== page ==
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Amy & Arie’s Story

Diagnosed with Amblyopia at age 4

Amy’s daughter Arie was diagnosed with Amblyopia when she was 4 years and 3 months old. Amy said that Arie had always been clumsy and been taken to the optometrist every 12 months since the age of 2. But when her brother was born Amy noticed Arie’s eye kept turning in so she took her to two optometrists before they were given a referral to an ophthalmologist who said that diagnosis so late (it’s usually around 2 years) was uncommon but not unheard of. 

Patching stopped her eyes from hurting

Arie is a resilient kid, she has always been clumsy and yet it wasn’t until she started patching and wearing glasses that her parents realised how much her eyesight had been impacted. She has the words to be able to tell them now that she used to get headaches (and still does when she hasn’t had her glasses on). Arie says that the patching has stopped her eyes from hurting as they now work better together.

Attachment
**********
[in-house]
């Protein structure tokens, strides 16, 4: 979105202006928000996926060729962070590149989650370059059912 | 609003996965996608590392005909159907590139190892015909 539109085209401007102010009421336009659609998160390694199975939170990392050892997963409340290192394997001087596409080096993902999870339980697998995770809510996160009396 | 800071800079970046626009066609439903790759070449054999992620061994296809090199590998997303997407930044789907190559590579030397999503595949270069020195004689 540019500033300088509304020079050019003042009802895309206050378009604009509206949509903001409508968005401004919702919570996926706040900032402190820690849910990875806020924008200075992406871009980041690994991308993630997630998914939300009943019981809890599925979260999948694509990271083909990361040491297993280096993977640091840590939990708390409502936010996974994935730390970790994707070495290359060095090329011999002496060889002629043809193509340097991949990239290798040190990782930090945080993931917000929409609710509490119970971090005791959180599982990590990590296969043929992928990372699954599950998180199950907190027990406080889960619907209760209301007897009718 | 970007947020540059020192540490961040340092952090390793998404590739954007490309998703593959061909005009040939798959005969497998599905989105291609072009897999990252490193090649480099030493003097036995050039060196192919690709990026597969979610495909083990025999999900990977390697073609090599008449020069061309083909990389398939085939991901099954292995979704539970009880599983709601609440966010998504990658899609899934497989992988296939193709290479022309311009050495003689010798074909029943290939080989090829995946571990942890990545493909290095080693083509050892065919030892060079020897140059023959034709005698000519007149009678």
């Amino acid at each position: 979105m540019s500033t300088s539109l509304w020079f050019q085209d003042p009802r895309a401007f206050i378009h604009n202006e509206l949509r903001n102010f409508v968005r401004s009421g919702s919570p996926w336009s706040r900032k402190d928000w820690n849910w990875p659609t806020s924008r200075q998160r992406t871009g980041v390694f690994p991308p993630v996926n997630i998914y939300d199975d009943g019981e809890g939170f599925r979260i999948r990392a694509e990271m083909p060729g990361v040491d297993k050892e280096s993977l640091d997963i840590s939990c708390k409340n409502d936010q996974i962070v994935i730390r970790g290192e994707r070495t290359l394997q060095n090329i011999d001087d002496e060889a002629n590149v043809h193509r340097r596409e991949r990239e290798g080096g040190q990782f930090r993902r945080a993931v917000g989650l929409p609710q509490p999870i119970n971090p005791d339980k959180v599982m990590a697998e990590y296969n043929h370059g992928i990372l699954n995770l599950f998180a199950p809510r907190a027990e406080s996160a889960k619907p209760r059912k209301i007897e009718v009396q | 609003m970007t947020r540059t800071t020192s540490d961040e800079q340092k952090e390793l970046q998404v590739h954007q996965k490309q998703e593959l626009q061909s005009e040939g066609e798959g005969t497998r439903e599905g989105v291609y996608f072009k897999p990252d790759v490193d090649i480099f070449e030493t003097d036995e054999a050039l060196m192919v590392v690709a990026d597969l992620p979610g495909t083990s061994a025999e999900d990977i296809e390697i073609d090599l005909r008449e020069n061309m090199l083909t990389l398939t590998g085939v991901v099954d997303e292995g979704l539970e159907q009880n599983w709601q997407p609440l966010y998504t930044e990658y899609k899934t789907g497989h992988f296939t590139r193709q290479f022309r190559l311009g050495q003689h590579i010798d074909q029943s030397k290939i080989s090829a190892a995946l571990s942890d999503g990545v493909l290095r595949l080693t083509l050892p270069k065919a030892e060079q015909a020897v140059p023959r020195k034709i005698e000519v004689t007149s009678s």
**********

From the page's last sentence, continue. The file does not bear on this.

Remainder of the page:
Arie enjoys choosing her patch and sticker for the day

At first Arie wasn’t a fan of the patches but after about a week she started saying she wasn’t getting sore eyes or a sore head anymore. She now enjoys choosing her colour patch and which stickers she will put on them each day and she has luckily moved from daily patching with full time glasses to a few days a week in just under a year.

Arie will probably always need glasses but she says she likes her face with them (which makes Amy happy as a mum)! 

Arie can do everything she loves to do

Arie loves swimming, playing outdoors and drawing. She can do everything she loves to do but knows her limits – she gets a bit wonky and her coordination isn’t the best but she still gives everything a good crack! 

Early screening a must

Amy believes it’s really important that parents utilise optometrists and ophthalmologists more often and earlier. Sometimes the earliest screening tool we have as parents is the maternal and child health nurse visit at 3.5 years but really, more education is needed on what to look for; and basic assessment from 2 years of age.